449 Elizabeth St
Typical Melbourne. It was still warm when I got up in the morning, but by dinner time, a cool change, along with a smattering of rain, has come around, leaving me and K shivering slightly, and craving some comfort food. And so we ended up at Coconut House, a Malaysian Kopitam-styled eatery on Elizabeth Street that’s very popular with students, as well as the homesick Malaysians.
|Little Coconut House more towards a leisure food place.|
Coconut house was practically full when we got there, so we went three doors down to their smaller branch, Little Coconut House. As you can see from the sign above, we needed to ‘allow extra time for our waitress’, because the kitchen is actually back up at Coconut House. Despite that though, we both had our food in front of us in just over 5 minutes after sitting down. Service is minimalistic but friendly, you order at the counter, take some napkins and water, and sit down at your table with your number to wait for your food. The menu covers quite a few of the traditional Malaysian dishes, including (but not limited too) Hainanese chicken rice, pork noodles, and BBQ chicken/pork with egg noodles. They also serve a range of Malaysian drinks such as 3 coloured drink, teh tarik (‘pulled’ tea), and Milo. Most dishes here hover around the 8-9 dollar mark, and drinks are around 3 dollars.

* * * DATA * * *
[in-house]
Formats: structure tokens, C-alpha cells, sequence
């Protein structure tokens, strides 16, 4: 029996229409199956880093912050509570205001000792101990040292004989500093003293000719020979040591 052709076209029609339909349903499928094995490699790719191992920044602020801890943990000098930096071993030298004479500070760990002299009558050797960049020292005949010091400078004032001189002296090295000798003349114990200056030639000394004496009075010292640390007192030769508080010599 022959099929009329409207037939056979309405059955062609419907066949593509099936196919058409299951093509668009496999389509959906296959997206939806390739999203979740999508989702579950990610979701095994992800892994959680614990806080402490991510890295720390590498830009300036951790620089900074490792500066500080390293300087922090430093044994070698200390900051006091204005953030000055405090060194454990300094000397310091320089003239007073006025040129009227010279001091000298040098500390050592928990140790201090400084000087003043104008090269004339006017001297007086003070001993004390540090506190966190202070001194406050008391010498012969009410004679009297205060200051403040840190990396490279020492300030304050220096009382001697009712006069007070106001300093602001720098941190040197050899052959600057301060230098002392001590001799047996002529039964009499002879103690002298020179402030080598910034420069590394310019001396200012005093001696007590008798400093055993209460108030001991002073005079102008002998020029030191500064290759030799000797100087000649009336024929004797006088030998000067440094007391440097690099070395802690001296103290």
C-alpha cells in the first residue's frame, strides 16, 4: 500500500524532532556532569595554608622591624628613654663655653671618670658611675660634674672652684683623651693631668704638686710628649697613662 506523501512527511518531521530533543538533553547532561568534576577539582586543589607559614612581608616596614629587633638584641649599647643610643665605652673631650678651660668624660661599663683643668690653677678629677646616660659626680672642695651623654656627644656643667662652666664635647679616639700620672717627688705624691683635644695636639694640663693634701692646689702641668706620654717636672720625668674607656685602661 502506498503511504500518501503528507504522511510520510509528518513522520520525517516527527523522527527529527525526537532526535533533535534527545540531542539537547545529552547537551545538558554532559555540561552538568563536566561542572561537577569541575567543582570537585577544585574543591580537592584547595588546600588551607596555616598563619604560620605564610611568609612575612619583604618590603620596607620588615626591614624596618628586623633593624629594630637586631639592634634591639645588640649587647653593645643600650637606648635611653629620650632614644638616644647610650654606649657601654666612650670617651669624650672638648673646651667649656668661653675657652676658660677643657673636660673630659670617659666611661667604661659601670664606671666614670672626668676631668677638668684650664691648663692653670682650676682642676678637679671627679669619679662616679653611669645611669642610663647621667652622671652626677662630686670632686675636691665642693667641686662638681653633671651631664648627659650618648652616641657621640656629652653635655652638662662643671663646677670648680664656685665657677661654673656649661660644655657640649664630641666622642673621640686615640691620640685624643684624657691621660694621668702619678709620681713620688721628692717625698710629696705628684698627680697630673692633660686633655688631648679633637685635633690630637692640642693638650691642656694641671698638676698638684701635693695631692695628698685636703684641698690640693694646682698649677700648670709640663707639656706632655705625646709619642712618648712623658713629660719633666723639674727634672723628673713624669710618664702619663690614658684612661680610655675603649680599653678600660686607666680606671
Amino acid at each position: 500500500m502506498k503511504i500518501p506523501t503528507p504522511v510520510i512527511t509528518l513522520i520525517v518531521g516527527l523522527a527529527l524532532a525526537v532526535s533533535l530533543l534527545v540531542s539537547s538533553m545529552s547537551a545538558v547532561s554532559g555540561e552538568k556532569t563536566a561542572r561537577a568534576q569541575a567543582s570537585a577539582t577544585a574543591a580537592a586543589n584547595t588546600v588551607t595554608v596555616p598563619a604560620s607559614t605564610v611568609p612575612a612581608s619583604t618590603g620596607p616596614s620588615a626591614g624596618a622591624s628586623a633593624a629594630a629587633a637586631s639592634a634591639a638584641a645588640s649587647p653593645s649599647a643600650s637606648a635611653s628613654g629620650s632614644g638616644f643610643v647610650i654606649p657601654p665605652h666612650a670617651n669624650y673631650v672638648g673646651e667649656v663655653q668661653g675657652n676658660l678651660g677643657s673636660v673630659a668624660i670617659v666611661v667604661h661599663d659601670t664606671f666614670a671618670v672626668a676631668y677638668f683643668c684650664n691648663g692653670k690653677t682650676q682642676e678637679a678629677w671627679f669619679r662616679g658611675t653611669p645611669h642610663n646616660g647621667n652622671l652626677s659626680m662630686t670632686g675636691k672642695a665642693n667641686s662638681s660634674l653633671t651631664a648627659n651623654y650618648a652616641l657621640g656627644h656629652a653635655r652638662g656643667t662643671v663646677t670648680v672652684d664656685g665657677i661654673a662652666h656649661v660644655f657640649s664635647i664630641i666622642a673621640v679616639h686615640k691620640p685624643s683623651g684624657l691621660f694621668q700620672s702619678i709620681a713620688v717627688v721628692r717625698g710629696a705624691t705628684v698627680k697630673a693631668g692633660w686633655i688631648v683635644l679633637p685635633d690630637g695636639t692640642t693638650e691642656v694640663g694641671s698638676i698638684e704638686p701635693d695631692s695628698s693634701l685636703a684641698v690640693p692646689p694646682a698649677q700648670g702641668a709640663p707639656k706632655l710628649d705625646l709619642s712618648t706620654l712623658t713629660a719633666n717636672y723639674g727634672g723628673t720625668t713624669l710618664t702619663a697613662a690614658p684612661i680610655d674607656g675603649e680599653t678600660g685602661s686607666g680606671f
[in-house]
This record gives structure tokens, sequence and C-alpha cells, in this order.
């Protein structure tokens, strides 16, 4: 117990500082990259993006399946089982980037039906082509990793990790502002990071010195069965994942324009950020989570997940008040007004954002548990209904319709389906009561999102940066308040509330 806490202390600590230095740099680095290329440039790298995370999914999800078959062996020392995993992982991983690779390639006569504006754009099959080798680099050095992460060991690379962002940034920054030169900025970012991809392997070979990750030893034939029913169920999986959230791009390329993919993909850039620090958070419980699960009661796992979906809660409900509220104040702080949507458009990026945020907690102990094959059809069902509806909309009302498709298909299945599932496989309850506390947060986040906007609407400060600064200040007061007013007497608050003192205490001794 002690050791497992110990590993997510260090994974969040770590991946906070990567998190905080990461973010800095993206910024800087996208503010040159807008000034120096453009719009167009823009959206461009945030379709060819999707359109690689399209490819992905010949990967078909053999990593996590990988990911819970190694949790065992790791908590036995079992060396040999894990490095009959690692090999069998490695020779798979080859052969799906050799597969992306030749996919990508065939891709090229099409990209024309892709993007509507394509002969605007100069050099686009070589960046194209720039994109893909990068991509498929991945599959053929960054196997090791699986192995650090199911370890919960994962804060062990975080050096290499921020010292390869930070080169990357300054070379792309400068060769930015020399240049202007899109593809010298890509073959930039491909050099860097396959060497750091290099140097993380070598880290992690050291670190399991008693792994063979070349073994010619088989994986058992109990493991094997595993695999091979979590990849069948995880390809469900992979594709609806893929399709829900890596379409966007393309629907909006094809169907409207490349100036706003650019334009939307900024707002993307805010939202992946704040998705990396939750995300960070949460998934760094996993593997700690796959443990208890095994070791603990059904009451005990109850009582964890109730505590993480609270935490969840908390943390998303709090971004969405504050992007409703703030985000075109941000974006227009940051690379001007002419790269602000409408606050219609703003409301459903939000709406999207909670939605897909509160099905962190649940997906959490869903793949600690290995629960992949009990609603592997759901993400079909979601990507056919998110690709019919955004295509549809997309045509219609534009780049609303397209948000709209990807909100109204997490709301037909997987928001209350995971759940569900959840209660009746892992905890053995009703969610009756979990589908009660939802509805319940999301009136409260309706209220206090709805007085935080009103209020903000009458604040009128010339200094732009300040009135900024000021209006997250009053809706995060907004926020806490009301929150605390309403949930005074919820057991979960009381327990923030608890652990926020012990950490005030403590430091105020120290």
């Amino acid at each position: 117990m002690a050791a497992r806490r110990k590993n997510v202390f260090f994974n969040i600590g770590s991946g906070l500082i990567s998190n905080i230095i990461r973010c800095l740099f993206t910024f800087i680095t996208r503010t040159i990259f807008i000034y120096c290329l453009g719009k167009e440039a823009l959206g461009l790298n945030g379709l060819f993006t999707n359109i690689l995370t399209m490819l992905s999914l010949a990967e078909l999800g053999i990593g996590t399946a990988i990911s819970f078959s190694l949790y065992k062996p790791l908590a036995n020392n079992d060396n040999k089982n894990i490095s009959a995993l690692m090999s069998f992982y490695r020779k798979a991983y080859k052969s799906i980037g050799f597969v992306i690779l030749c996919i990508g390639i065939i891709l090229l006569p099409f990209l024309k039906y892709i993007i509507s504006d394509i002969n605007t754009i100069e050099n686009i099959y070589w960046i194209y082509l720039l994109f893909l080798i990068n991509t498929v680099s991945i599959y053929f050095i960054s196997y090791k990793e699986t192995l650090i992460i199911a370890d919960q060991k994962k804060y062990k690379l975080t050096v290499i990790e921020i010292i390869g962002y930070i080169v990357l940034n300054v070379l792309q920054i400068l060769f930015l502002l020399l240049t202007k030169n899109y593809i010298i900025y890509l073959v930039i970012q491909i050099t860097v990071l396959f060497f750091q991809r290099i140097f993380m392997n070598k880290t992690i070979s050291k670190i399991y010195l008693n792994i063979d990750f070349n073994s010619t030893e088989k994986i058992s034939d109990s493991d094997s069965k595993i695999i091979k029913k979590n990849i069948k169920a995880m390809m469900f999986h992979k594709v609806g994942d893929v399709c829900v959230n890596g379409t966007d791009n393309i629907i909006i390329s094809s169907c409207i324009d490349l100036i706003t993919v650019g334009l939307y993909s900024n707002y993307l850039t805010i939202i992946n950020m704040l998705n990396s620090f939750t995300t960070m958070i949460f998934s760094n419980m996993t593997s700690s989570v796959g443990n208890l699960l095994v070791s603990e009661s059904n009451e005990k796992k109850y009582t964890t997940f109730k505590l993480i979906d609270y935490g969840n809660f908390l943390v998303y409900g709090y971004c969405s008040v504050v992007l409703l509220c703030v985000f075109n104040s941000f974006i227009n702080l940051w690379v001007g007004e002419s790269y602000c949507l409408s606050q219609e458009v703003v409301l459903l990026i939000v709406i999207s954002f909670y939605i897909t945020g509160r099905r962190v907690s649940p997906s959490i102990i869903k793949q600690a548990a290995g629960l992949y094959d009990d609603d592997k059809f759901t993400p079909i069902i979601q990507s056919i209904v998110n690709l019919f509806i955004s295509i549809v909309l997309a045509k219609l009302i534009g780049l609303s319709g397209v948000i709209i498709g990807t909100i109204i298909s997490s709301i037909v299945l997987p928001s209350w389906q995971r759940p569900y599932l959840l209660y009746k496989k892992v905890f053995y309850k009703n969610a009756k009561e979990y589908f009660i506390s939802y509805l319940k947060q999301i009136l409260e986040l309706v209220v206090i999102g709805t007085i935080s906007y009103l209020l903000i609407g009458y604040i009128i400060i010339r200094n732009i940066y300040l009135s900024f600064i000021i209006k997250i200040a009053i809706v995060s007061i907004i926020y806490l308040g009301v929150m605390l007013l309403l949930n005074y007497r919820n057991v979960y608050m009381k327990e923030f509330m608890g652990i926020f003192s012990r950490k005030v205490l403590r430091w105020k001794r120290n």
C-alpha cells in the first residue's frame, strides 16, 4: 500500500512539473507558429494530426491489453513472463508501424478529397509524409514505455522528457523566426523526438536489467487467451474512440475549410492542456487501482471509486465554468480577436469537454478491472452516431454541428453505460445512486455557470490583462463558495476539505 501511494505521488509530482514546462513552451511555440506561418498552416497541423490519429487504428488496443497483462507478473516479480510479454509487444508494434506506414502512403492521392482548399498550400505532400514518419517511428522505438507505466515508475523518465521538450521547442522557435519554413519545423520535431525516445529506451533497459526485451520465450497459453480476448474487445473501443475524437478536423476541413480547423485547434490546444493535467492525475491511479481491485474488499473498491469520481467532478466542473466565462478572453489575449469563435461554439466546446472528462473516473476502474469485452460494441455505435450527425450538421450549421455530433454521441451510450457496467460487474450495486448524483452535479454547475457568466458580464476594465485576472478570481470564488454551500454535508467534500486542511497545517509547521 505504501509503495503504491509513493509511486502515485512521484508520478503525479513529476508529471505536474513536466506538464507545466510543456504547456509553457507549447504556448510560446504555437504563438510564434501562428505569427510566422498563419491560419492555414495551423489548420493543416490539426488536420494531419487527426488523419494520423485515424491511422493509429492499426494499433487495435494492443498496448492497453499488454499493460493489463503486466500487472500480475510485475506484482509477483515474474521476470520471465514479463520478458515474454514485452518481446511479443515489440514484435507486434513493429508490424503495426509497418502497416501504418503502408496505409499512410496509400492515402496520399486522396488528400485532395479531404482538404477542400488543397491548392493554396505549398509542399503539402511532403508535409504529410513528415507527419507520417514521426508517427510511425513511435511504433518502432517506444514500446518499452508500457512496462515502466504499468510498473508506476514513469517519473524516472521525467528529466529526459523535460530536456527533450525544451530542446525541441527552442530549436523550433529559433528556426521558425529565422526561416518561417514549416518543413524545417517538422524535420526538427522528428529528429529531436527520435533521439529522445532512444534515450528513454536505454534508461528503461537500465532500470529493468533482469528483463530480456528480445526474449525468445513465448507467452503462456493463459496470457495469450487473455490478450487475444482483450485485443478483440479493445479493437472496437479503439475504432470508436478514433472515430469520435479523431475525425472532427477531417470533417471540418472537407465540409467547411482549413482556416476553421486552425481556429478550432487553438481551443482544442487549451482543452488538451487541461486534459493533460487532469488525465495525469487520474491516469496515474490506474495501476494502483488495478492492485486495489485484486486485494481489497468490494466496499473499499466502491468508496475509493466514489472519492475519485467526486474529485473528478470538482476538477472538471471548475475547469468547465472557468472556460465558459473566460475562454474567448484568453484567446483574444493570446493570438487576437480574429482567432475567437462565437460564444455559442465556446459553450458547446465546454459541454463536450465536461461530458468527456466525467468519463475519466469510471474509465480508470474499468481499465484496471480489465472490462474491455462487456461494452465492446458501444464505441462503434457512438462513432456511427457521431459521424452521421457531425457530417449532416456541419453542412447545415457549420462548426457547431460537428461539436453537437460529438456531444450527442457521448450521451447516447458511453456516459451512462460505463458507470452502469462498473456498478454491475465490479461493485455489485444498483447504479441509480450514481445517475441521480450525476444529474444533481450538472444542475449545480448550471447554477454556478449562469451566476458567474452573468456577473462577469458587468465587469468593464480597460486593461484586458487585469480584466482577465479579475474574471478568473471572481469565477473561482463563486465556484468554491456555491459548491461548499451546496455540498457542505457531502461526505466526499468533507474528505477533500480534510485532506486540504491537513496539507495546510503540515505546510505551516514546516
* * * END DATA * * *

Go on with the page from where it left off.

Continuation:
|Nasi Lemak Traditional Fried Chicken ($8.50)|
K’s Nasi Lemak Traditional Fried Chicken ($8.50) was the first dish to arrive. A perfectly cooked sunny-side up egg draped over a mound of coconut rice, accompanied by some sweet-spicy sambal sauce, a handful of peanuts and anchovies, and a single piece of fried chicken. A couple of very thin cucumber slices added some colour. The sambal wasn’t as spicy as I would like, leaning more towards overly-sweet, and the chicken was… just chicken. Overall I’d say it’s not very exciting, nor a very big portion for what you pay, but at the same time, you could certainly get worse for the same price.
|Traditional Curry Laksa ($8.60)|
My portion of Traditional Curry Laksa ($8.60) looked much more impressive. Served in a bowl that was just short of enormous, it came with all the trimmings – sliced chicken, eggplant, a couple of prawns, beancurd puffs, fish cakes, beanshoots, and a combination of vermicelli and egg noodles, all marinating nicely in a cloudy orange broth. Now, I have a confession to make – I haven’t had laksa for a while, and I don’t know if I’ve ever had what’s considered to be a ‘good’ laksa, so I don’t quite know what to rate this one against. Nevertheless, the first sip revealed a broth with good depth of flavour, redolent with the creaminess of coconut milk and hints of lemongrass. But despite the slicks of chilli oil on the surface of the broth, I did find myself craving for more of a spicy kick; or maybe it’s just my upbringing on Sichuan food that’s doing the talking. All in all, I did enjoy this laksa, all the ingredients soaked up the broth very nicely, and it was full of flavour – perfect for a cold Melbourne evening that left me nice and warm on the inside.
Rating: 13/20 – cures cold, hunger, and homesickness
|Gratuitous shot of K’s (brother’s) DSLR and awesome tripod, taken from the $4 app on my iPhone. And he’s not even the food blogger.|